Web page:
EU ethics committee clears Barroso of wrongdoing over Goldman job

BRUSSELS (Reuters) - An EU ethics committee has cleared former European Commission chief Jose Manuel Barroso of breaking rules by taking a job at Goldman Sachs but said he did not show the “considerate judgment” one would expect from someone of his stature.

Outgoing European Commission President Jose Manuel Barroso addresses a news conference at the EU Commission headquarters in Brussels October 29, 2014. REUTERS/Francois Lenoir/File Photo

The Portuguese ex-premier caused an uproar when he joined the U.S. investment bank as an adviser for Brexit, with critics saying it further diminished public confidence in the European Union in the wake of Britain’s damaging vote to leave the bloc.

European Commission President Jean-Claude Juncker launched an unprecedented ethics investigation in September to determine whether Barroso had breached the executive Commission’s code of conduct.

“There are not sufficient grounds to establish a violation of the duty of integrity and discretion ... with regard to the acceptance by former President Barroso of the positions of non-executive chairman ... and adviser in relation to (Goldman’s) business with its clients,” the Ethical Committee said.

But in its decision, published on Monday, the panel also said Barroso “has not shown the considerate judgment one may expect from someone having held the high office he occupied for so many years”.

The opinion failed to satisfy the EU’s ethics watchdog, European Ombudsman Emily O’Reilly, who said she would weigh what steps to take, including opening an inquiry into the affair.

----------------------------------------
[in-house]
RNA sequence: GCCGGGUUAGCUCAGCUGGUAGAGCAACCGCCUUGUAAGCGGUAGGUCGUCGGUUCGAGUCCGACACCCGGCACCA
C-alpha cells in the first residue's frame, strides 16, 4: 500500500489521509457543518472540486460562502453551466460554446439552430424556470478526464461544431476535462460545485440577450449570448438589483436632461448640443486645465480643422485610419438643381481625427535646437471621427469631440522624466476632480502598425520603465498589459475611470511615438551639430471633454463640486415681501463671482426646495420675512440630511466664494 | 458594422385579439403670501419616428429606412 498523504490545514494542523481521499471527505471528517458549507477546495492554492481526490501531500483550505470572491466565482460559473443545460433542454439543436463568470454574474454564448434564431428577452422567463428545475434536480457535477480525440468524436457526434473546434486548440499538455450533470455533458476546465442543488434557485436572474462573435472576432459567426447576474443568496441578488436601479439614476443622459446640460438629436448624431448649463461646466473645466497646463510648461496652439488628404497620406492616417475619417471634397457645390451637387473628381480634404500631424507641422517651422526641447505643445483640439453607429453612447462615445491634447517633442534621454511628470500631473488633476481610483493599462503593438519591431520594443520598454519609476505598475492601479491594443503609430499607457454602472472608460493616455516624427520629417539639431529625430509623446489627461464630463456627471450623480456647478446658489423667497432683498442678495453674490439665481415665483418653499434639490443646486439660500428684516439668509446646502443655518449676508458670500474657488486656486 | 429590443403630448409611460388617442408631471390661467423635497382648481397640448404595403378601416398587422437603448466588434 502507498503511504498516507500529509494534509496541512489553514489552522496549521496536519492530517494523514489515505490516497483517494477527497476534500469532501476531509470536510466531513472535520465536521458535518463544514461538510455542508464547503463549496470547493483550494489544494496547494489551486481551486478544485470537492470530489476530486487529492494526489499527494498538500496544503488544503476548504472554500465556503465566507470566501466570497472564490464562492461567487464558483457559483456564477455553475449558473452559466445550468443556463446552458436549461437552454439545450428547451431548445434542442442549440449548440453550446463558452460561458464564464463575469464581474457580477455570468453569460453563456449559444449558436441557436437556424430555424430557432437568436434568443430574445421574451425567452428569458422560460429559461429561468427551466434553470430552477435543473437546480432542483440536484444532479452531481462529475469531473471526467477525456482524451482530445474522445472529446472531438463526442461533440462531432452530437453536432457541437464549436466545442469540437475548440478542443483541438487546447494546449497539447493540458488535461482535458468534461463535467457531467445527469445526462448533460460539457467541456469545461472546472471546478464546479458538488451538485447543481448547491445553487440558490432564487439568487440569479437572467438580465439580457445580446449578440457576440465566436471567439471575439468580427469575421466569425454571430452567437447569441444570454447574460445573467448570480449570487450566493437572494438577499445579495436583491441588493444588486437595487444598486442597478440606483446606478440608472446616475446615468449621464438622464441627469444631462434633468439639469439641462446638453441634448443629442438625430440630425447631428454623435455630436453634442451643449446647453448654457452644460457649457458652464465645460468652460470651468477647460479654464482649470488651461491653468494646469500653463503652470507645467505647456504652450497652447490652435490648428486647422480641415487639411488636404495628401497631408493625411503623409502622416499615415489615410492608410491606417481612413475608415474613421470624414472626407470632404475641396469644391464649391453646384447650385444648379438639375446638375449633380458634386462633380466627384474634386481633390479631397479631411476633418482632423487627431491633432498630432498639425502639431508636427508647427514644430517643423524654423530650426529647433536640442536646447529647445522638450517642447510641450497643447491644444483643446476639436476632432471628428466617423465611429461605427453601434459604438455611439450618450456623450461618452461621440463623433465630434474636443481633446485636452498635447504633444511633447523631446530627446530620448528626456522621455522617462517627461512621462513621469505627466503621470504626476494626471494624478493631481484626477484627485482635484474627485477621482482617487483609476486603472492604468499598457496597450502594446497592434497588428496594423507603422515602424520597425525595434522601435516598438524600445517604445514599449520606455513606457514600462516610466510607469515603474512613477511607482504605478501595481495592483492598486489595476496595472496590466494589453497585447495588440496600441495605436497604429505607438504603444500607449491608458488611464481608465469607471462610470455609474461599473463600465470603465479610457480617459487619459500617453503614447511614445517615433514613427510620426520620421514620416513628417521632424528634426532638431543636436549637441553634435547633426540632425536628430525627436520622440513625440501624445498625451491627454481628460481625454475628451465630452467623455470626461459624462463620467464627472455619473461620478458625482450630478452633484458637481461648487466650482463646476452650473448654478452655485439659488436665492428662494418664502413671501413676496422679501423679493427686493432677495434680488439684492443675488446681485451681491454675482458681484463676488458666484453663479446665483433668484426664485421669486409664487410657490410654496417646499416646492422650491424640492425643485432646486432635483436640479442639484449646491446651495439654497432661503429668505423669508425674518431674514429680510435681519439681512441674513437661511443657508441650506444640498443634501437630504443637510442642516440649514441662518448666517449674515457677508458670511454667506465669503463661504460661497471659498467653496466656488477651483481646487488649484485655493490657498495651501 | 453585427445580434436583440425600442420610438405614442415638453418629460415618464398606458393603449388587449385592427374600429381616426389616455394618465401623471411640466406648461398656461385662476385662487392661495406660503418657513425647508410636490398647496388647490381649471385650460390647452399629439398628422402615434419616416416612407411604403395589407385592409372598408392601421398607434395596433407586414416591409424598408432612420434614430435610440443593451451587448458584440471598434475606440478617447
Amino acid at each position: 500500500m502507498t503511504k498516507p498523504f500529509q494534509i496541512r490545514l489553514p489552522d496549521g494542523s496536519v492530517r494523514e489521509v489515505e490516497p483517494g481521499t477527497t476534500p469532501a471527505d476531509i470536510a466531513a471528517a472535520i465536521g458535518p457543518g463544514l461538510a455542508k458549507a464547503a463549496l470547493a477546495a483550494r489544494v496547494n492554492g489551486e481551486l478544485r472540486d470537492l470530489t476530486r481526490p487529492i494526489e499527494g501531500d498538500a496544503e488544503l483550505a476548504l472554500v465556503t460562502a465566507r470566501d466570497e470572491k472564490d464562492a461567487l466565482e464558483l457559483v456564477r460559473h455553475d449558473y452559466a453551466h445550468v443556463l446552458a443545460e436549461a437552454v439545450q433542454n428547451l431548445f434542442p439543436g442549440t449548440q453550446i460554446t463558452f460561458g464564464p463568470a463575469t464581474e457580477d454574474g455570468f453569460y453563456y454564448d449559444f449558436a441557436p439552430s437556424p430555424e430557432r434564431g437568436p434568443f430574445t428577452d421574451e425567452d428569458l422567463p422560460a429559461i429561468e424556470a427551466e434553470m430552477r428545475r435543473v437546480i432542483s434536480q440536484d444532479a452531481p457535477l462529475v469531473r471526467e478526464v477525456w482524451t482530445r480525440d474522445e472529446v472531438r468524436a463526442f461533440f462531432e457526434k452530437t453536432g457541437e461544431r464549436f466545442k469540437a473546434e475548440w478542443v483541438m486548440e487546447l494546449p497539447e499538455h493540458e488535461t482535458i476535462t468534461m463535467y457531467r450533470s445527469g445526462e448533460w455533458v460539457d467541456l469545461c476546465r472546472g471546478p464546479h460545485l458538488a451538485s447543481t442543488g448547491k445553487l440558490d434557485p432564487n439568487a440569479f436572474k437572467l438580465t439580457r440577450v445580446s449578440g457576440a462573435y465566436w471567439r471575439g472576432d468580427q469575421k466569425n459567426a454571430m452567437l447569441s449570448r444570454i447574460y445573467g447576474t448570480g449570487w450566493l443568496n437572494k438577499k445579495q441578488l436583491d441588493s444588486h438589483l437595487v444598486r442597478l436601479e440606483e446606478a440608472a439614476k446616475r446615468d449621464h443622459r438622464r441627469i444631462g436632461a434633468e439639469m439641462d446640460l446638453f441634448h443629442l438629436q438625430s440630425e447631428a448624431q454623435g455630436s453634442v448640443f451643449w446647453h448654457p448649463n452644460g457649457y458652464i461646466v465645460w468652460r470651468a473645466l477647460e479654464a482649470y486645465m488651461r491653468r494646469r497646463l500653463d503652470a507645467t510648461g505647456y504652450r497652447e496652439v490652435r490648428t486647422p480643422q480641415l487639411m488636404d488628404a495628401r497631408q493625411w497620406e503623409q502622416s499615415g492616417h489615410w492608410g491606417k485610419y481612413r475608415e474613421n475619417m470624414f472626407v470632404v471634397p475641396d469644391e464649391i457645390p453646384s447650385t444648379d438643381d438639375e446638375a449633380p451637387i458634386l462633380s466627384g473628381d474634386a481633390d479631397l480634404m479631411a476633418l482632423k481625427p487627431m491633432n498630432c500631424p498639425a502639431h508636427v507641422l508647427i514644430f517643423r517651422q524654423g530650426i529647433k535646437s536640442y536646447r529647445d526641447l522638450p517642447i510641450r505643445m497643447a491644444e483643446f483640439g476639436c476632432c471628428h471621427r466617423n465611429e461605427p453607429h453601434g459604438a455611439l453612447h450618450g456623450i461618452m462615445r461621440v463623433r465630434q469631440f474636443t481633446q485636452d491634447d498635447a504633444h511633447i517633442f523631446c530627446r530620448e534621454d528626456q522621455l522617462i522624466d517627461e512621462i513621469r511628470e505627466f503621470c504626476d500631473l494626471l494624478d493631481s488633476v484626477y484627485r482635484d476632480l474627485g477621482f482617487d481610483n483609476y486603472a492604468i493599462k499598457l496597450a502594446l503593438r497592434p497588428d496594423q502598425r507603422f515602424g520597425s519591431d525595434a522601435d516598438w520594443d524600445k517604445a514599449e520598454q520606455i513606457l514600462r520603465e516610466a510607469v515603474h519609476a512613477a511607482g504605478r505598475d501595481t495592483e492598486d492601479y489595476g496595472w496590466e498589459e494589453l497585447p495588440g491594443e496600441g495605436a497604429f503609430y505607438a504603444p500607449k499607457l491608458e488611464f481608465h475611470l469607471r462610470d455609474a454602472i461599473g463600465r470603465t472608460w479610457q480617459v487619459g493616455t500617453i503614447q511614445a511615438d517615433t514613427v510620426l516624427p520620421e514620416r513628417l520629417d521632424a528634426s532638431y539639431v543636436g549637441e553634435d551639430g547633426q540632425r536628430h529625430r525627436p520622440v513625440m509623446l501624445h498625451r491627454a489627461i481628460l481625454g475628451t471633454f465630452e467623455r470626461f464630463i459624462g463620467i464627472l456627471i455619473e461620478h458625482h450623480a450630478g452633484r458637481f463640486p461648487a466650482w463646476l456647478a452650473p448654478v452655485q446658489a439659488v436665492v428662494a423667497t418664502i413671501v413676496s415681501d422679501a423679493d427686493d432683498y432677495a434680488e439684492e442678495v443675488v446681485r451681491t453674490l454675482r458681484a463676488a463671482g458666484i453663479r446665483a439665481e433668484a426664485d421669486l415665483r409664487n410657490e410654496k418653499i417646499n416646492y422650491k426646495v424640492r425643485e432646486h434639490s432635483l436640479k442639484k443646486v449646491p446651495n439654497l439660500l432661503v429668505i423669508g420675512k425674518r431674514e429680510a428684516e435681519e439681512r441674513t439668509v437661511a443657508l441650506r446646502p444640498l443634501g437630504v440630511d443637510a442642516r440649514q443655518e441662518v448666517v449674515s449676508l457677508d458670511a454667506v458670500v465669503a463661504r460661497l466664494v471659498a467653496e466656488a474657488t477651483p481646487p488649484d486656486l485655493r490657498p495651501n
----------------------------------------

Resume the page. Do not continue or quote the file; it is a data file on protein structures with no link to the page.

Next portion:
“Given the concern that continues to be expressed about Mr Barroso’s appointment and the existing Code of Conduct, the Ombudsman will now reflect on the next steps – including a possible inquiry - she will take in relation to this important issue,” O’Reilly said in a statement.

She said the Ethical Committee seemed to have based its inquiry solely on three documents already in the public domain, without requesting other files or interviewing relevant people.

In addition, O’Reilly said the EU panel acknowledged that reputational damage was done to both the Commission and the wider EU, yet stated that Barroso did not breach the code of conduct.

EU treaty law states that former commissioners who fail to act with integrity in the taking of appointments after leaving the EU executive may be stripped of their pension rights.

Barroso left his Commission job 20 months prior to accepting the position at Goldman Sachs - beyond the 18-month statutory limit during which the EU executive must vet former colleagues’ jobs.

Reporting by Julia Fioretti; Editing by Mark Heinrich